A New Realm of Horror Adventures
In the dead of night, as mists cloak the land, a traveler walks a country road. Footsteps echo behind him, in pace with his beating heart. Is it Death who follows? The man turns, and so turns the phantom. A flash of fang, a bloodcurdling howl, red eyes fueled by a passion from beyond the grave. The traveler discovers what others have learned before him: all roads lead to Ravenloft.
Ravenloft is a new realm of terror for AD&D adventures,rooted in the Gothic tradition. It is a demiplane of dread and desire, a world whose misty fingers can reach into any other campaign setting and draw unsuspecting heroes into its midst. Once it holds them in its icy embrace, it may never let them go...
What lurks beneath the covers of this box?
- A 144-page book detailing a complete, terrifying new campaign world, which was inspired by the classic TSR adventure "Ravenloft." You'll find new twists on magic and the AD&D rules, tips for adding fear to your games, plus a portrait of over 30 new lands and the powerful lords who rule them - from vampires, ghosts, and werewolves to men who are even more monstrous.
- 4 big, full-color maps, detailing deadly domains and shadowy settlements.
- 24 full-color sheets, featuring haunted castles, horrid houses, and fiendish folk.
Ravenloft: Realm of Terror (1990), by Bruce Nesmith with Andria Hayday, is the first boxed set for the Ravenloft campaign setting. It was published in June 1990.
Origins (I): Continuing the AD&D 2e Worlds. When TSR produced Spelljammer (1989) shortly after the release of AD&D 2e (1989), it seemed like a wonderful one-off — a new campaign world to complement the classic settings of Greyhawk, Dragonlance, and the Forgotten Realms. But when Ravenloft: Realm of Terror (1990) followed, it suddenly became apparent that TSR was pushing hard on settings for their new edition — and that their appearance might just be a yearly event. In fact, yearly releases of new settings is exactly what happened, and it would cause TSR big problems down the line as setting piled atop setting. But, for now, Ravenloft was just the fifth major world for AD&D.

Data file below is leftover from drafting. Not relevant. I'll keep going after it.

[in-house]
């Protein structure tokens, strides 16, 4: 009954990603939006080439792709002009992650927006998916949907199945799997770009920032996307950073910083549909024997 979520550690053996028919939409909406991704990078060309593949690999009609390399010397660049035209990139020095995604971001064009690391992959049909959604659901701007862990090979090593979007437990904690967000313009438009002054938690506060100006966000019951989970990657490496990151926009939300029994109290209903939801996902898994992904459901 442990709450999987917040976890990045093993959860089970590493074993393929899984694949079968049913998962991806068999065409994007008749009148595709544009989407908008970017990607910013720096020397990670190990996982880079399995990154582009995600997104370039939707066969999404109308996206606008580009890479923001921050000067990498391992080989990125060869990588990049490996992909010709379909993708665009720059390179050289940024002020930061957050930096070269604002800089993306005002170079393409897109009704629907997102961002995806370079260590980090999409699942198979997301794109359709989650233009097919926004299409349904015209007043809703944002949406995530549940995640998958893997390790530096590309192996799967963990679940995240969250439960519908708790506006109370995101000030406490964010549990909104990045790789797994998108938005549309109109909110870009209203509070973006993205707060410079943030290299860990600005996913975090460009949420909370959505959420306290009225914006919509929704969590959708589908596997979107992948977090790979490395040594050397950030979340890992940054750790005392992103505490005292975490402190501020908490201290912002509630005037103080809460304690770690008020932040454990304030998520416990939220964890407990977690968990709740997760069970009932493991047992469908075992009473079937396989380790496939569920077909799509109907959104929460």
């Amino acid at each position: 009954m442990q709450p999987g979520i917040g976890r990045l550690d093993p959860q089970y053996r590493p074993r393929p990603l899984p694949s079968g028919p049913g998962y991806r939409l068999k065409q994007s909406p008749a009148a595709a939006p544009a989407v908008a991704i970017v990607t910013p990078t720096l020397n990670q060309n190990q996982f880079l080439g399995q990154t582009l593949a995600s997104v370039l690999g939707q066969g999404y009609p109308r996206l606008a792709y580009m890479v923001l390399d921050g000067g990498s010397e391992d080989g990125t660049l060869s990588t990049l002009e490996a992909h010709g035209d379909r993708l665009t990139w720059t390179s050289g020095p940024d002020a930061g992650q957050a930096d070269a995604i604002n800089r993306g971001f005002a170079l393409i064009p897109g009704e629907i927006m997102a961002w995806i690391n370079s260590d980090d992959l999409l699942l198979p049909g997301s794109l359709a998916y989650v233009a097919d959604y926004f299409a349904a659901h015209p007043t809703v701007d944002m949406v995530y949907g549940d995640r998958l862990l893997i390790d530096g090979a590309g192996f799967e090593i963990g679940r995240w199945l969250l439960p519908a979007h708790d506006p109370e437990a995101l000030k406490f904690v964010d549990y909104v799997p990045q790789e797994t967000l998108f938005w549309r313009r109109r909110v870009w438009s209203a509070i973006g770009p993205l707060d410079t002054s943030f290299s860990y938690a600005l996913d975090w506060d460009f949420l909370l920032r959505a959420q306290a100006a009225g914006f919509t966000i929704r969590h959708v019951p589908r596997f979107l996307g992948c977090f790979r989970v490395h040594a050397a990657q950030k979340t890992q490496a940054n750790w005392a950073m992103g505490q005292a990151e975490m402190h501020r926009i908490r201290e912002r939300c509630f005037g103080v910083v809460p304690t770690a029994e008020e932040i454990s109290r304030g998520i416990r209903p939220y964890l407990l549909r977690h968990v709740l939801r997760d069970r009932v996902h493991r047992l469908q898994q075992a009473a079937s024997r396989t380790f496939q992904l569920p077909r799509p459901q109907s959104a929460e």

Like Greyhawk, the Forgotten Realms, and Spelljammer, Ravenloft began with a box. Fans call Ravenloft: Realm of Terror (1990) the "black box" to differentiate it from the red-boxed Ravenloft Campaign Setting (1994) that followed several years later. However, that boxed format was Ravenloft's only major similarity to the settings that came before it.
TSR's three AD&D 1e campaign worlds walked the line between high fantasy and sword & sorcery, but that was changing with the new 2e worlds. Spelljammer started the trend by moving into a very different genre: science fantasy. Ravenloft similarly focused on something new: gothic horror. The idea of new settings featuring new genres was one that would continue through most of TSR's campaign settings of the '90s.